Amiti Uttarwar, Bitcoin core developer at Xapo and former software engineer for Coinbase, has explained how developers can contribute to the Bitcoin protocol in a blog post published Friday. As an open-source project, almost anyone with sufficient developer know-how can get involved in the protocol's expansion. But it’s not always obvious where to begin.
According to Uttarwar, there’s more to contributing than submitting code to Bitcoin's codebase. There are a number of less-technical ways to get involved, such as signing up for Bitcoin's mailing list discussions.
The "Bitcoin-dev" mailing list regularly includes discussions surrounding patches, BIP proposals, and academic paper announcements. Talks of a less fundamental nature are often held via "Bitcoin-discuss"—a mailing list dedicated to inquiries outside the direct development focus of Bitcoin-dev.
Another way to stay up-to-scratch on ecosystem developments is a subscription to "The Bitcoin Optech"—a weekly newsletter that delves into Bitcoin's latest technical developments.
Down the Bitcoin rabbit hole
For those looking to contribute actual code to Bitcoin, familiarizing oneself with Bitcoin's codebase is the place to start.
"Clone the repo, compile it and run tests," suggests Uttarwar.
Once acclimatized, it's time to try the real thing. Pull requests are proposed revisions to Bitcoin's codebase. Other developers review these requests and some make it through to be included in its code.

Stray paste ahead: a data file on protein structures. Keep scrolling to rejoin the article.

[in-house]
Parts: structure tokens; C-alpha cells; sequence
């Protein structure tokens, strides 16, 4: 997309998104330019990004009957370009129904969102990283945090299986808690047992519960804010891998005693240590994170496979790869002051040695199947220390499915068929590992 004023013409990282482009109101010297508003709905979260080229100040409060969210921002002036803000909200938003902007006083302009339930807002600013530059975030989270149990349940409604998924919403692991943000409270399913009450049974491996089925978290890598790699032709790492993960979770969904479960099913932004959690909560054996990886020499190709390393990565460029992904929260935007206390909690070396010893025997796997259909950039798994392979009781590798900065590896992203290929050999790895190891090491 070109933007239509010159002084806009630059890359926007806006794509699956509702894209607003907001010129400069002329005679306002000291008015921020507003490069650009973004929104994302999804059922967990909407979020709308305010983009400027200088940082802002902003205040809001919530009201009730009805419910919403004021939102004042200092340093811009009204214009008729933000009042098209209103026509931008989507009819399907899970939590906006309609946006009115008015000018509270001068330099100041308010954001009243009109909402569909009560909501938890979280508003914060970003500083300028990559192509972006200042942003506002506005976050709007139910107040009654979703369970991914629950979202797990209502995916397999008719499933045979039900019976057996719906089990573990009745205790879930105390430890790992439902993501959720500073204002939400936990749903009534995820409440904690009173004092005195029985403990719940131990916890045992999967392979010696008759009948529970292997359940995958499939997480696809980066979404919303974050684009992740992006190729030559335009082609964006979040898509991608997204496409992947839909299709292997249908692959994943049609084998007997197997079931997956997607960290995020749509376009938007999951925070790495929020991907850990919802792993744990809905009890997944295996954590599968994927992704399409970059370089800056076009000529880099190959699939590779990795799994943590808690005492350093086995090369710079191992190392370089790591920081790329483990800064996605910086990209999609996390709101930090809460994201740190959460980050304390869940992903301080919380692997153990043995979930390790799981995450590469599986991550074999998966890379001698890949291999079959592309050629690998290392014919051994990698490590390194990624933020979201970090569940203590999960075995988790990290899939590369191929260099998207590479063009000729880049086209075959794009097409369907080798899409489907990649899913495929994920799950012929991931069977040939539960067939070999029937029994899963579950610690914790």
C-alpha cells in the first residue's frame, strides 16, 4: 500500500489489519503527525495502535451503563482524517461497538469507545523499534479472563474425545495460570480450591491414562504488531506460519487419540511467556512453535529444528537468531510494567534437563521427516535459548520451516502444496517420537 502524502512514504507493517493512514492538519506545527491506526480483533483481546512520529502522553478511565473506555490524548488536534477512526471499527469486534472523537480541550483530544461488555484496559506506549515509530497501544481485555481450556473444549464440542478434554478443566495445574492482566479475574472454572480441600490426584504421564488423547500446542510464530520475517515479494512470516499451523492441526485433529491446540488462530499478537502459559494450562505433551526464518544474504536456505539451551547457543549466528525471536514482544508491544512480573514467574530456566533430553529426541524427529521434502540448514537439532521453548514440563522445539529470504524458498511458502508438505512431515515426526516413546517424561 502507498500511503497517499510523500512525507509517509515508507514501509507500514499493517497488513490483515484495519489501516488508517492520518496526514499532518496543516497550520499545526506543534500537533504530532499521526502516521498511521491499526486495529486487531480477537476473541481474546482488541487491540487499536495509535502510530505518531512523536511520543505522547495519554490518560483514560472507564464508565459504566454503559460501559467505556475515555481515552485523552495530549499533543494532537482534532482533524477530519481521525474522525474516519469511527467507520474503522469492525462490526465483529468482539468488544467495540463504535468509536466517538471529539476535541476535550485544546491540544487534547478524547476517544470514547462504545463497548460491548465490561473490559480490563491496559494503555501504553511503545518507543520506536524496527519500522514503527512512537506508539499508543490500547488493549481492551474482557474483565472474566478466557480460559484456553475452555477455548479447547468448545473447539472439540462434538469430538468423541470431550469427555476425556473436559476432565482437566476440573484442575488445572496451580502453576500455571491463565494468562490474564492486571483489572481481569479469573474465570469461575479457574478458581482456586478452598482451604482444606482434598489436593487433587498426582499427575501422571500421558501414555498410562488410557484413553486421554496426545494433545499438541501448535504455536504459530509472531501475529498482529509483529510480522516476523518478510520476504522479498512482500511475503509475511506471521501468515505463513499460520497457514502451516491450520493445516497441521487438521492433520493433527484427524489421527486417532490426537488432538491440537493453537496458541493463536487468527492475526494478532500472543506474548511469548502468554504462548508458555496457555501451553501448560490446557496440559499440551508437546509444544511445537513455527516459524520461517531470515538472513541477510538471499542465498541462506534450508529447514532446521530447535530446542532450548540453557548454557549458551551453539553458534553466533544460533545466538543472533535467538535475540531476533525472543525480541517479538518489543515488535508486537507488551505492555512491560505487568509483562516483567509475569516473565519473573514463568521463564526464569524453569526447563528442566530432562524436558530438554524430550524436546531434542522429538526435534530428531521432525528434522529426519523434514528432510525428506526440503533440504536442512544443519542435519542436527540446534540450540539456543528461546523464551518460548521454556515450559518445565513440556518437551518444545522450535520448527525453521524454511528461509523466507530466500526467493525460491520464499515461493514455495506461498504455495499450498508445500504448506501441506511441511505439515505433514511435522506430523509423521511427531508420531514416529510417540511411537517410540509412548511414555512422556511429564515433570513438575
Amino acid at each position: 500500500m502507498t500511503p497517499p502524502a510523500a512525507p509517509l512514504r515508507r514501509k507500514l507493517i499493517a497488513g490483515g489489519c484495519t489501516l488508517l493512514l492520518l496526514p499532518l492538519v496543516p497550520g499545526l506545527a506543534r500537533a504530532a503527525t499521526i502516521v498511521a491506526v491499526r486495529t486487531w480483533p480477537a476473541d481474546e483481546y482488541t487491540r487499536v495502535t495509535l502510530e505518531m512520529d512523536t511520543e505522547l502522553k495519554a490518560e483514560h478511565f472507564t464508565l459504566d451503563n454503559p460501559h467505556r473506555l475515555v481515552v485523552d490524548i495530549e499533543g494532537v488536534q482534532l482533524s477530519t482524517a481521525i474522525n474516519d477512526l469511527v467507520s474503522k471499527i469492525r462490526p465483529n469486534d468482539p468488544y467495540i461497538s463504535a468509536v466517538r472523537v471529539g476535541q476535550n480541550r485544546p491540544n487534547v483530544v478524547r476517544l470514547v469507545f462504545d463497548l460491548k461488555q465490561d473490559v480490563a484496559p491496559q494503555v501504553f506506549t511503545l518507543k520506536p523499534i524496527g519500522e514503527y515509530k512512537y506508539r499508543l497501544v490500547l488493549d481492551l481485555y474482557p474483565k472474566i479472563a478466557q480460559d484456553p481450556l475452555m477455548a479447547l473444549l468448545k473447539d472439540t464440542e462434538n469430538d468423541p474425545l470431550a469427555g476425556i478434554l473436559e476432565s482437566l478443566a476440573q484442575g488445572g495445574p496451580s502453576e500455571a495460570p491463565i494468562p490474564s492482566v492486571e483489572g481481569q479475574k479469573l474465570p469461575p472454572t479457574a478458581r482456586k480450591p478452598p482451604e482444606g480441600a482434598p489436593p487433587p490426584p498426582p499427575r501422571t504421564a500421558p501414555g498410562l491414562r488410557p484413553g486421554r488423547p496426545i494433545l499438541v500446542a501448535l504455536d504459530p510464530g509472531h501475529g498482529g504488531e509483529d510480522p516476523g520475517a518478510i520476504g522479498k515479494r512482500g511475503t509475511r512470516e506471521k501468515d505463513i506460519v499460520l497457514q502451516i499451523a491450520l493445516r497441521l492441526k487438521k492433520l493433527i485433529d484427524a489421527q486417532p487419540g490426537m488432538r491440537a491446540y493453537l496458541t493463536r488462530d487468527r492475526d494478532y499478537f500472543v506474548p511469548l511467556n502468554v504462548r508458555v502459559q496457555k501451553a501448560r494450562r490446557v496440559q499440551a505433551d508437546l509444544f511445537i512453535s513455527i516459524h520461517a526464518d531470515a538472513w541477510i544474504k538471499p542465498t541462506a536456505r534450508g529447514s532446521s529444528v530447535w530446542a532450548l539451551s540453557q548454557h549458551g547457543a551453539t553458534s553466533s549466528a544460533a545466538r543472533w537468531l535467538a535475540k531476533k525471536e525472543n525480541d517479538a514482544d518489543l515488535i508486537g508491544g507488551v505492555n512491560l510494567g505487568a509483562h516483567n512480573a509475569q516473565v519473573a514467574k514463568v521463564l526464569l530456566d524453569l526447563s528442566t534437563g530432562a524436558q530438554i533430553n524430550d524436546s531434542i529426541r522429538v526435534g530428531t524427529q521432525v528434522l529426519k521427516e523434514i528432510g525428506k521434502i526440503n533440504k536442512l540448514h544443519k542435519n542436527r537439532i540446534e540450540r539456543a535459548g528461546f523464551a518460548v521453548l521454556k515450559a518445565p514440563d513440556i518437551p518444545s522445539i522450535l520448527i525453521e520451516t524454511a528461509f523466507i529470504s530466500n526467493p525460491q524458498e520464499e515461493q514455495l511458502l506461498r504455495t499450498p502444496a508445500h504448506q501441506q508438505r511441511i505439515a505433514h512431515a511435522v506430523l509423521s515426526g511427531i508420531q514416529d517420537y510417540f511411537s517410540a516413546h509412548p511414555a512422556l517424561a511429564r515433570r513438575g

Creating a pull request can be a challenging undertaking. Finding a niche is essential since contributions must be of some value to the project in order to be picked for merging. Keeping an eye on mailing list discussions is a good way of sourcing a worthwhile pull request.
Uttarwar advises scanning through Github's "Issues" tab. Filed under two labels: "good first issues" and "up for grabs" are pull request issues that are available for taking, meaning anyone can write code designed to solve the problem and submit it to the review process. They often include several suggestions suitable for first-time contributors.
Other pull request ideas can be found by searching for the label "TODO." This keyword can unearth a range of beginner-friendly tests and follow-ups to work on.
"Think critically about how to test the changes," writes Uttarwar, "opening [pull requests] to address follow-ups and increase test coverage will be much appreciated."
The PR-review-club is also an essential resource for contributors. Here, weekly discourse on pull requests aids newcomers in learning about the PR reviewal process.
So, what are you waiting for?